- Avoids Tilling – Filling the bed with clean soil and compost eliminates the need for yearly tilling to add nutrients or break up compaction.
- Better For Root Development – The looser soil found in raised beds allows roots to spread and grow deep quickly.
- Fewer Weed And Disease Issues – Clean, fresh soil and the above-ground location help keep weeds or diseases from taking root.
- Provides Better Drainage – Excess moisture flows into the ground underneath, without getting trapped inside the bed, which prevents root rot.
- Allows You To Grow A Garden Anywhere – You can stick a raised bed over muddy or rocky areas, even concrete, if done right, so you can grow plants anywhere on your property.
- Growth Control – Corralling plants that can “take over” in a regular garden plot is simple inside a raised bed as the framing stops the plant from spreading.
- Easier For Gardeners With Disabilities – Raising the working surface level for weeding, planting, or harvesting crops is much easier on the back and legs, especially for those with mobility issues.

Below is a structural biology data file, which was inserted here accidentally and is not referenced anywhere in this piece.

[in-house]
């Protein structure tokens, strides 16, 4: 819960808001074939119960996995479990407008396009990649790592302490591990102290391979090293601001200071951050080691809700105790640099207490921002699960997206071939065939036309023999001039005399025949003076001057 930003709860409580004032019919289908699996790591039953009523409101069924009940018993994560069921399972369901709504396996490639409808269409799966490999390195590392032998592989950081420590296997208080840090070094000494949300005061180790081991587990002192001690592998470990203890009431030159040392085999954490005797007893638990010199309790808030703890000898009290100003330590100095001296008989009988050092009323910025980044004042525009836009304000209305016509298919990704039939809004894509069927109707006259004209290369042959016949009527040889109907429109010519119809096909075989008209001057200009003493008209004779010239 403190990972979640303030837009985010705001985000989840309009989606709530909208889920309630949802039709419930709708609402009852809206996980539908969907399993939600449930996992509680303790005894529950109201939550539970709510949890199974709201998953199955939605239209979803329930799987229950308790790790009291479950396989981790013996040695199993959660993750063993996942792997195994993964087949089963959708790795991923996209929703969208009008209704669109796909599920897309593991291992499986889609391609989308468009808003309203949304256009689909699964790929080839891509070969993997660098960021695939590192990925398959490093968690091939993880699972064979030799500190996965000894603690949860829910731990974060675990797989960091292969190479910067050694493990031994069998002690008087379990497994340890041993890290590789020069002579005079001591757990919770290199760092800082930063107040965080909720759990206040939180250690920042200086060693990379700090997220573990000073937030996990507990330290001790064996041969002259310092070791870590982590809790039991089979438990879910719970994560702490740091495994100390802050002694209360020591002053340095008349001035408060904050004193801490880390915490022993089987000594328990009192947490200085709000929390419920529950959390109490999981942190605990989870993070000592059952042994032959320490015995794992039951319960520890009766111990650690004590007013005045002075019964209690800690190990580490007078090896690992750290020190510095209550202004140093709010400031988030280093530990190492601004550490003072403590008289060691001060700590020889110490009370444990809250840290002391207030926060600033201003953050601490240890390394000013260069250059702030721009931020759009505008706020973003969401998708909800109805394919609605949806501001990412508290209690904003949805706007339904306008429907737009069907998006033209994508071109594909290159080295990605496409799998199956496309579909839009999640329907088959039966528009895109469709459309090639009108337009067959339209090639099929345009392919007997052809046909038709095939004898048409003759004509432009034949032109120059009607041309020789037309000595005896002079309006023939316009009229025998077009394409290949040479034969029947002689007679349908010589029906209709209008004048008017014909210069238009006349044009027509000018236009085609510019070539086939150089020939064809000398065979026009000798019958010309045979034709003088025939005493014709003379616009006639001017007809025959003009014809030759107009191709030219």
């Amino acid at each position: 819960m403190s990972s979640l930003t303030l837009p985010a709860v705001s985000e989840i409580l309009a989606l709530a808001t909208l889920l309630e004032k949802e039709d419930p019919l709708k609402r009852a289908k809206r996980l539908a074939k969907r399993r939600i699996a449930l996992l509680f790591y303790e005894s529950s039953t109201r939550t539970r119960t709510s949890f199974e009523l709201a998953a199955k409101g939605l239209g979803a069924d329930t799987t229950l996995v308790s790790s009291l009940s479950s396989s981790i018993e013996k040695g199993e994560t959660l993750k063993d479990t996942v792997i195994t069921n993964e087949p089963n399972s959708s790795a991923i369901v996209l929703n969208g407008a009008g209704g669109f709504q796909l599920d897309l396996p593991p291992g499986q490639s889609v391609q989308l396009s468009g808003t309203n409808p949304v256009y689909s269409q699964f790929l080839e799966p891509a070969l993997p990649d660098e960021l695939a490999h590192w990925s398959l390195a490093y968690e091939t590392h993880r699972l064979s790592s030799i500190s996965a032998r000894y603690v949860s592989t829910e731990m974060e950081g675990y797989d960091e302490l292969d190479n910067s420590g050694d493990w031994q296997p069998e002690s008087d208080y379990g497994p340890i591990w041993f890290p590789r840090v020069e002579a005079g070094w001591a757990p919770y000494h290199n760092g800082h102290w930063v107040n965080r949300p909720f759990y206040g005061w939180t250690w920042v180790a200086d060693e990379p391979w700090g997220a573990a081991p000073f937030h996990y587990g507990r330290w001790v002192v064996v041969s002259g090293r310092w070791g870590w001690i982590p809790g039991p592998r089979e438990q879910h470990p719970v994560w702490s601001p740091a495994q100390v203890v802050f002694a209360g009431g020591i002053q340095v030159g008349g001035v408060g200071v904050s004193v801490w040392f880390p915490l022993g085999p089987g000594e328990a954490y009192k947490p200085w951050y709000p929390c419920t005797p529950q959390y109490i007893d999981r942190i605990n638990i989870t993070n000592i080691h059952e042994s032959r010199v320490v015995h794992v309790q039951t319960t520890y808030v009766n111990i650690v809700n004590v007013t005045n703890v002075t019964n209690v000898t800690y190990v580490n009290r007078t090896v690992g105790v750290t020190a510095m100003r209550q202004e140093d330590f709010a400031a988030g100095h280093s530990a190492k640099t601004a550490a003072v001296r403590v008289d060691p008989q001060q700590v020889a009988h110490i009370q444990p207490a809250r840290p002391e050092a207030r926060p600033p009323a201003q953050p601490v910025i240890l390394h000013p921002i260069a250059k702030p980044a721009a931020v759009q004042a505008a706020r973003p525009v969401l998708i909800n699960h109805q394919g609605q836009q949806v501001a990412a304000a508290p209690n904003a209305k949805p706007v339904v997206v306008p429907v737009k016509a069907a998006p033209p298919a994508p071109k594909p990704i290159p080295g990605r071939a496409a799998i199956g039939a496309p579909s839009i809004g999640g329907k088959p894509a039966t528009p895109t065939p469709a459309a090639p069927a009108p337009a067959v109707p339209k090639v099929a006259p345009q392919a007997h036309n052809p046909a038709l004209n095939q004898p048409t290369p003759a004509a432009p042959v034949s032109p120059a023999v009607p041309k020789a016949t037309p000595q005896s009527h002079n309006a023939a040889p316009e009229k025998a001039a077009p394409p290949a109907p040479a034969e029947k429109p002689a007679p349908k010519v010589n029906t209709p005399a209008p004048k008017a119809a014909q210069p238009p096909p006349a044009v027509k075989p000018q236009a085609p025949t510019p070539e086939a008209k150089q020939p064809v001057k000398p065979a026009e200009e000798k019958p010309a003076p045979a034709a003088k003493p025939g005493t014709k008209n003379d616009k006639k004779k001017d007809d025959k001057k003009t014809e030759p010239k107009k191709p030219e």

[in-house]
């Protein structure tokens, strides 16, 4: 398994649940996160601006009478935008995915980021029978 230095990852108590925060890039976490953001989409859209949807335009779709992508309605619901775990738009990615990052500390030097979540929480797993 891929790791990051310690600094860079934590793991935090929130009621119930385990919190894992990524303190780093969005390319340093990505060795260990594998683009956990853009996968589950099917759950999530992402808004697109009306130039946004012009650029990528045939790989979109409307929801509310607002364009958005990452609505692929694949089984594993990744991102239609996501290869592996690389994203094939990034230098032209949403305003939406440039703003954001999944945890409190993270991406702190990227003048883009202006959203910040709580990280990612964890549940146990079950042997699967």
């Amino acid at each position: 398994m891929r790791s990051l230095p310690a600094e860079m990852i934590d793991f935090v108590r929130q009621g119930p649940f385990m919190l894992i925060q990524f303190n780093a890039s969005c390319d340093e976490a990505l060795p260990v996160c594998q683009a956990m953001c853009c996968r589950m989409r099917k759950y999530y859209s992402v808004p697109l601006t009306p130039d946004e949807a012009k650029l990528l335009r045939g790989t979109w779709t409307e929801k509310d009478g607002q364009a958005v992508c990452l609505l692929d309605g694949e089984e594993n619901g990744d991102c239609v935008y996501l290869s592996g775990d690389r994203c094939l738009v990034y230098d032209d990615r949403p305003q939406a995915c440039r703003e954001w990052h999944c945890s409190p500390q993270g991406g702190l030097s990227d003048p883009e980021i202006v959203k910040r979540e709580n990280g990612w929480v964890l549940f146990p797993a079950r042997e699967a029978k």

- Easier To Monitor Care – Adding water, fertilizers, or pesticides into a contained area is much easier to control and monitor, as the materials won’t run off during heavy rains.
- Looks Neat – Raised beds look neat and tidy, which can increase the curb appeal of your home.
Disadvantages Of Raised Garden Beds
- You Need To Build Them – Labor and materials to create raised beds to take time and money that may not fit everyone’s budget.
- You Need To Fill Them – Once built, there is the cost to fill them with topsoil and amendments so your garden plants can thrive. Depending on size, this can be a significant amount.
- Raised Beds Lose Moisture Faster – Due to the soil being above the ground, more exposure to heat and wind can dry out the soil faster. A good soil moisture meter is critical to keep tabs on the watering needs of raised gardens.